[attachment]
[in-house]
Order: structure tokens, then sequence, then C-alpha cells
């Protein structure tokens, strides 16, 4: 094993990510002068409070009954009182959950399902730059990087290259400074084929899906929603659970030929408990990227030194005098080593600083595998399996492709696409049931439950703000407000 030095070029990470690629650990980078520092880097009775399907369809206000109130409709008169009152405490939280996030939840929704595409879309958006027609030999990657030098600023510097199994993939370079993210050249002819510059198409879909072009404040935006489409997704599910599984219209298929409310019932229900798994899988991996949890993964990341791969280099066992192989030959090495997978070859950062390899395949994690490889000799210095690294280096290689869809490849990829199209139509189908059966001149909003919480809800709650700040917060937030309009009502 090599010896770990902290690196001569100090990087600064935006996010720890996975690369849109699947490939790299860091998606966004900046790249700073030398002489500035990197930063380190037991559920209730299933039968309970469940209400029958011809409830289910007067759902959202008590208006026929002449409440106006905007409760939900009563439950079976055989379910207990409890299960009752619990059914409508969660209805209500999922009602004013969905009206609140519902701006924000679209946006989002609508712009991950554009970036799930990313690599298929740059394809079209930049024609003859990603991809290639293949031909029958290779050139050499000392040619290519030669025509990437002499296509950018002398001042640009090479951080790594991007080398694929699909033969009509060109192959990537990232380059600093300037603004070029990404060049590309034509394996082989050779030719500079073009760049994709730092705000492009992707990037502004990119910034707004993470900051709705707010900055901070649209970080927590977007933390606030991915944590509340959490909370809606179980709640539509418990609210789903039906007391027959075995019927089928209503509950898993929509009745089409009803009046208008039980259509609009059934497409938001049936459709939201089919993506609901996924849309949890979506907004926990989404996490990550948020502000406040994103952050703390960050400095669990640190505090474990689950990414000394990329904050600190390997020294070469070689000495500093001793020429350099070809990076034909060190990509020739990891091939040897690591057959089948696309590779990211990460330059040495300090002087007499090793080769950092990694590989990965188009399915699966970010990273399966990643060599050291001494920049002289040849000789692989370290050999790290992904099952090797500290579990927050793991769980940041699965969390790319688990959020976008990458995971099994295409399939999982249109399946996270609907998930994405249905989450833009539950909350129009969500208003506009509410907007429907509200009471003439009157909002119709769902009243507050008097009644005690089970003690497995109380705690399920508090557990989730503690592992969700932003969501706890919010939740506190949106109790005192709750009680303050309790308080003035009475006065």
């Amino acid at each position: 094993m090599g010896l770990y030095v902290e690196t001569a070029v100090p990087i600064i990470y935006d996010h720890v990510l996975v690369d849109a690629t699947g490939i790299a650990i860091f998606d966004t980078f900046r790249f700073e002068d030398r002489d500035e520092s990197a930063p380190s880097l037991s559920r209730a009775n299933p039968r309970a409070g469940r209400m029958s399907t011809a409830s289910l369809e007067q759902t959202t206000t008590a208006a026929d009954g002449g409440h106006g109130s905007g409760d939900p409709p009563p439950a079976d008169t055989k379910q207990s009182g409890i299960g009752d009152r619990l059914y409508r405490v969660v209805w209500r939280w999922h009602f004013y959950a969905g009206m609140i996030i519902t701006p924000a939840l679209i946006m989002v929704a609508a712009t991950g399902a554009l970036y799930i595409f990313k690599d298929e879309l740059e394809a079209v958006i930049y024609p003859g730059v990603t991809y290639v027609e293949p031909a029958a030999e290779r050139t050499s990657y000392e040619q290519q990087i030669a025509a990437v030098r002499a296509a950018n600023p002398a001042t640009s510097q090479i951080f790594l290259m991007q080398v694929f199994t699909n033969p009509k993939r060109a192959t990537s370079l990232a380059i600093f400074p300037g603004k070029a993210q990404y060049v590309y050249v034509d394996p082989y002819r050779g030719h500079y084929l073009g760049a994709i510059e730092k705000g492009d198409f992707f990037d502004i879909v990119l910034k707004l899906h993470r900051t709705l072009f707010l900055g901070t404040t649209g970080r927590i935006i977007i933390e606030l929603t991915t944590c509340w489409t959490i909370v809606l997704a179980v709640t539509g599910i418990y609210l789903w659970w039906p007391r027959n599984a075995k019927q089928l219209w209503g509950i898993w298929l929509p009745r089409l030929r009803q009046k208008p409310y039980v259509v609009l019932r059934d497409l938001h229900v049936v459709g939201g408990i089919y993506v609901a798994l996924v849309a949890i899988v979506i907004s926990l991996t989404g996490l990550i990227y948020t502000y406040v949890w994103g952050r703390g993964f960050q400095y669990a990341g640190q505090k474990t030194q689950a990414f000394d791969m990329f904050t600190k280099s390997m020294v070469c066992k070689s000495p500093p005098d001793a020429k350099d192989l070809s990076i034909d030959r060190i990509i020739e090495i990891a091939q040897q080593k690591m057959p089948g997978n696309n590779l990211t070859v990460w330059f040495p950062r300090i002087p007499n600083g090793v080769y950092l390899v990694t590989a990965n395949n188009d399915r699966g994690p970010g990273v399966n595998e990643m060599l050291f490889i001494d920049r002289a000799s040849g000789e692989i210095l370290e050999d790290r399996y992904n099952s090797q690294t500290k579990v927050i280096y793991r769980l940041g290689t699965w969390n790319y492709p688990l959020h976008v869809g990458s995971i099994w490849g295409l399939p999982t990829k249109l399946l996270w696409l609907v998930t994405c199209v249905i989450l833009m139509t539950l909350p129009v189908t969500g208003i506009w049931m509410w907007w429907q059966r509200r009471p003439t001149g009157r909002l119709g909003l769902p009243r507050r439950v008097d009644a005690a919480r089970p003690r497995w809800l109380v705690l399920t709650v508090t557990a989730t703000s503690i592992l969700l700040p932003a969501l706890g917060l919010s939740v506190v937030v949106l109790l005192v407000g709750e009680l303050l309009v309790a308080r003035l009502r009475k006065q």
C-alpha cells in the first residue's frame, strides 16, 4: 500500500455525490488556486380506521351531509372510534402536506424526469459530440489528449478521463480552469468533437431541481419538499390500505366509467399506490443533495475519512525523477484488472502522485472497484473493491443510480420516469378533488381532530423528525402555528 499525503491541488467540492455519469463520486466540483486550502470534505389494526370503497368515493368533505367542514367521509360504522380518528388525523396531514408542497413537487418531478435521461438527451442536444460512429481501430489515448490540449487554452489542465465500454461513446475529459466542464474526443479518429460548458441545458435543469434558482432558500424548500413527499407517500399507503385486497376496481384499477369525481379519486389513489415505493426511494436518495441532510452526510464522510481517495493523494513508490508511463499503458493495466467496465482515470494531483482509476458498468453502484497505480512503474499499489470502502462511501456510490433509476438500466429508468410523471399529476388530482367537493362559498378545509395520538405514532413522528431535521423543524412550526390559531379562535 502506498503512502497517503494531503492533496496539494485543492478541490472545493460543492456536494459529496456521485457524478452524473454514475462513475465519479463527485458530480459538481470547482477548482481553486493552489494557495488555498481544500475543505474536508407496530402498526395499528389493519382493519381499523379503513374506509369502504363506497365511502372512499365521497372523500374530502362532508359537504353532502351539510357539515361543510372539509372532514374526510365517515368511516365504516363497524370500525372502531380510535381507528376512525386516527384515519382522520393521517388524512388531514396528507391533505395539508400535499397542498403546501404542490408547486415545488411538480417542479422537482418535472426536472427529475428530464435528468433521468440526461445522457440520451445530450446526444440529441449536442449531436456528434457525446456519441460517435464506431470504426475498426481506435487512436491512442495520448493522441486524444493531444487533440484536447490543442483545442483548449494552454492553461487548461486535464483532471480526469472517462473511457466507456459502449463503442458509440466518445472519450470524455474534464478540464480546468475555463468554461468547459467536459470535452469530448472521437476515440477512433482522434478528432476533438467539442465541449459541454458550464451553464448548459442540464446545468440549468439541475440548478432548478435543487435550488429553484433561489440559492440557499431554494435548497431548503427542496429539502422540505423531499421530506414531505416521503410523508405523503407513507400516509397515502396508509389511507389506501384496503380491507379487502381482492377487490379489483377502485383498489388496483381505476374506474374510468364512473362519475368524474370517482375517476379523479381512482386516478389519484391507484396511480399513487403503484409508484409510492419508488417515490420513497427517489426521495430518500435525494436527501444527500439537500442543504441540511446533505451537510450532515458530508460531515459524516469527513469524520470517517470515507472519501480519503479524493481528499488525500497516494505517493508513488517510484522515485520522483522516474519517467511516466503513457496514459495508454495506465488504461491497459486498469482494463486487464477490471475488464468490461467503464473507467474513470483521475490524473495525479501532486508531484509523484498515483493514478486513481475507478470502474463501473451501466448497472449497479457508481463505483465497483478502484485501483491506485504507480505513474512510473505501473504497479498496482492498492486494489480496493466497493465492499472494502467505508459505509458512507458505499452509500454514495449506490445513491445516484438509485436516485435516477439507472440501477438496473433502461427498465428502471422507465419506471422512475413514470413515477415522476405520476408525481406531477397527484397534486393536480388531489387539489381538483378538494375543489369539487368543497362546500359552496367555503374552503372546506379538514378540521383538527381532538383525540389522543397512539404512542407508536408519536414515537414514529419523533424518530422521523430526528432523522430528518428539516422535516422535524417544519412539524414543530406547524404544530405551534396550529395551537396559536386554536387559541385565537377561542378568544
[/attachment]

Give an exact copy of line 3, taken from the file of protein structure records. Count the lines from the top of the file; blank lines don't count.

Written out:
């Protein structure tokens, strides 16, 4: 094993990510002068409070009954009182959950399902730059990087290259400074084929899906929603659970030929408990990227030194005098080593600083595998399996492709696409049931439950703000407000 030095070029990470690629650990980078520092880097009775399907369809206000109130409709008169009152405490939280996030939840929704595409879309958006027609030999990657030098600023510097199994993939370079993210050249002819510059198409879909072009404040935006489409997704599910599984219209298929409310019932229900798994899988991996949890993964990341791969280099066992192989030959090495997978070859950062390899395949994690490889000799210095690294280096290689869809490849990829199209139509189908059966001149909003919480809800709650700040917060937030309009009502 090599010896770990902290690196001569100090990087600064935006996010720890996975690369849109699947490939790299860091998606966004900046790249700073030398002489500035990197930063380190037991559920209730299933039968309970469940209400029958011809409830289910007067759902959202008590208006026929002449409440106006905007409760939900009563439950079976055989379910207990409890299960009752619990059914409508969660209805209500999922009602004013969905009206609140519902701006924000679209946006989002609508712009991950554009970036799930990313690599298929740059394809079209930049024609003859990603991809290639293949031909029958290779050139050499000392040619290519030669025509990437002499296509950018002398001042640009090479951080790594991007080398694929699909033969009509060109192959990537990232380059600093300037603004070029990404060049590309034509394996082989050779030719500079073009760049994709730092705000492009992707990037502004990119910034707004993470900051709705707010900055901070649209970080927590977007933390606030991915944590509340959490909370809606179980709640539509418990609210789903039906007391027959075995019927089928209503509950898993929509009745089409009803009046208008039980259509609009059934497409938001049936459709939201089919993506609901996924849309949890979506907004926990989404996490990550948020502000406040994103952050703390960050400095669990640190505090474990689950990414000394990329904050600190390997020294070469070689000495500093001793020429350099070809990076034909060190990509020739990891091939040897690591057959089948696309590779990211990460330059040495300090002087007499090793080769950092990694590989990965188009399915699966970010990273399966990643060599050291001494920049002289040849000789692989370290050999790290992904099952090797500290579990927050793991769980940041699965969390790319688990959020976008990458995971099994295409399939999982249109399946996270609907998930994405249905989450833009539950909350129009969500208003506009509410907007429907509200009471003439009157909002119709769902009243507050008097009644005690089970003690497995109380705690399920508090557990989730503690592992969700932003969501706890919010939740506190949106109790005192709750009680303050309790308080003035009475006065």